Now, complicated wording, but basically, it means that drones with secure data mode, such as the Enterprise DJI drones, may be allowed to be operated by federal agencies and purchased using federal grants.

This also means that the technology that DroneSense, an American company based in , presented earlier this year, could also be a workaround because they were able to modify and basically strip the software and not have it talk to any servers other than American servers.

So, the kicker here is an interesting one: later in the law, there is a two-year buffer that means that for the next two years, listen to this one, for the next two years, no federal agencies may fly a covered aircraft, procure a covered unmanned aircraft, or spend Federal grant money on the operation of a covered aircraft.

This means that nobody can buy a DJI drone for the next two years, but in two years, when this law kicks in, it might be okay because what's going to change in the next two years?

So, there's something very fishy here about this two-year limit, which would bring some of the possible sponsors of this law two more years to get a full ban on DJI if that's what they were after – that's what they are after, we know that.

So, I'm not buying it, quite frankly. Again, I think this is very fishy. Let me know what you think in the comments, but I'm getting more and more annoyed about this ASDA shenanigans that we keep seeing everywhere.

Now, there's no limitation at this stage in the ASDA that's going to be limiting public safety from spending non-federal money on these covered aircraft.

So, if a federal agency wanted to buy, well, some DJI drones using non-federal money, then they could do that. If you want to get involved in opposing the ASDA, we're going to put a link down to the DAA website, and let your representative know that this is not acceptable.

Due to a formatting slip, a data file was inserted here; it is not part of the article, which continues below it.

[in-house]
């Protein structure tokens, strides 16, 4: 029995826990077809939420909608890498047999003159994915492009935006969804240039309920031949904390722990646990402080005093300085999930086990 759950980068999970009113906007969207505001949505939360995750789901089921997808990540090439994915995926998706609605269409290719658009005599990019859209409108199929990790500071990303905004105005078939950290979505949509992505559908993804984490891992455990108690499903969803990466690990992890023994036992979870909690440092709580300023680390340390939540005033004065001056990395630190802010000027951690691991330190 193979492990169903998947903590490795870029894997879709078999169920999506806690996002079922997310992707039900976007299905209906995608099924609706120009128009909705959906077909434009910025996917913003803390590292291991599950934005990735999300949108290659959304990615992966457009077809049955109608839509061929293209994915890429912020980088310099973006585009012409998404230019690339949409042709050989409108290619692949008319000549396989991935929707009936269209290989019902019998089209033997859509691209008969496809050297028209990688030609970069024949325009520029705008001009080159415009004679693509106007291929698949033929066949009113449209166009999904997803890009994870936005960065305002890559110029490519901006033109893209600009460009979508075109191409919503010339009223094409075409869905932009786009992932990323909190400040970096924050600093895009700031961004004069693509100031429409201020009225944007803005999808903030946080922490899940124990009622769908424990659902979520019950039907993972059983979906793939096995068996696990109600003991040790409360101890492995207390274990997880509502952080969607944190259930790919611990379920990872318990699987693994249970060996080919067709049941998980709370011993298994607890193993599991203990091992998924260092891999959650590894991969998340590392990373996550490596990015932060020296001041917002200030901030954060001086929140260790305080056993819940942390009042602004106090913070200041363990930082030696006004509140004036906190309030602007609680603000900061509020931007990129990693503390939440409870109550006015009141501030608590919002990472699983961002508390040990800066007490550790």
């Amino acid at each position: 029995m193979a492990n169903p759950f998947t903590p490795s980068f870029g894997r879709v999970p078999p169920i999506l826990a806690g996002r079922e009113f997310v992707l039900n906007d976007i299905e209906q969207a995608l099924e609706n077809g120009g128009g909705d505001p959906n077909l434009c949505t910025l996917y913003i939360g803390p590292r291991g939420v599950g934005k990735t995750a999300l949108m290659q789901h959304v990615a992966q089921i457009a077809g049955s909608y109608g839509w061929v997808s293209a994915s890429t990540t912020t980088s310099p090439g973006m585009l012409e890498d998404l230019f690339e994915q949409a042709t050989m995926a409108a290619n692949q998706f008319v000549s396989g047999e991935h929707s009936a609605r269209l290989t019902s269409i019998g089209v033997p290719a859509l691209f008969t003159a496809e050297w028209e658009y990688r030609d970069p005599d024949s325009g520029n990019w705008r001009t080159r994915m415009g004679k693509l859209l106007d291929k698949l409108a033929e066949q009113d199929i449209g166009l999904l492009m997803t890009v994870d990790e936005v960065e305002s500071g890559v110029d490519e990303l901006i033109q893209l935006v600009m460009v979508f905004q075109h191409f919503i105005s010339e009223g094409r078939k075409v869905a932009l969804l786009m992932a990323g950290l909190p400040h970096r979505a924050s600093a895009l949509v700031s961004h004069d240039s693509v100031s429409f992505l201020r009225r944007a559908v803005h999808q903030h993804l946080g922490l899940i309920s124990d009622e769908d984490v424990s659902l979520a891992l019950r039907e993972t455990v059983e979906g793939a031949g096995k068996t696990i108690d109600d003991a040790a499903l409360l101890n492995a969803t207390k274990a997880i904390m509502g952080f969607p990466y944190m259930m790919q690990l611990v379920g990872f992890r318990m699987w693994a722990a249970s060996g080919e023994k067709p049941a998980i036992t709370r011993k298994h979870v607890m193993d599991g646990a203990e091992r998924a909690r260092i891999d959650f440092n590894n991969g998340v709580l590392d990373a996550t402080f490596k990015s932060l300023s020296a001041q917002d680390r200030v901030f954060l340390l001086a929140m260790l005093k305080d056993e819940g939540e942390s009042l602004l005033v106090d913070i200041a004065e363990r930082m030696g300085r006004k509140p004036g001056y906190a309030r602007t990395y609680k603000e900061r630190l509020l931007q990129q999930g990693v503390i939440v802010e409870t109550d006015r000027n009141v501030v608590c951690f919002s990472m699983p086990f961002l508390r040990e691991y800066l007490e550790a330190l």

Drones for good story

Alright, last up this week is a “” story that's out of Weber County, . Weird story, so listen to this one: a foreign exchange student, his name is Kai Zhang, was reported missing by his parents in China after they supposedly received a picture of him indicating that he had been abducted and there was a ransom that was demanded.

Despite the initial fears, there was actually no concrete evidence suggesting that he was forcefully removed from his house. Using a DJI Matrice 30T, the Weber County S team, that's our friend Kyle Nordfors and his team, located the student who was hiding in the mountains of Utah in a tent, apparently fearing for his family's safety.

Congrats to Kyle and his team for finding this person and recovering them safely. It's unclear at this stage what actually caused the incident, but we'll keep you updated if we see more. Again, this is another one of these that smells a little bit fishy if you ask me.

Alright, that's it. Happy New Year again, and we will see you on Monday for the first live event of the year.

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Greg Reverdiau
Greg Reverdiau
Articles: 68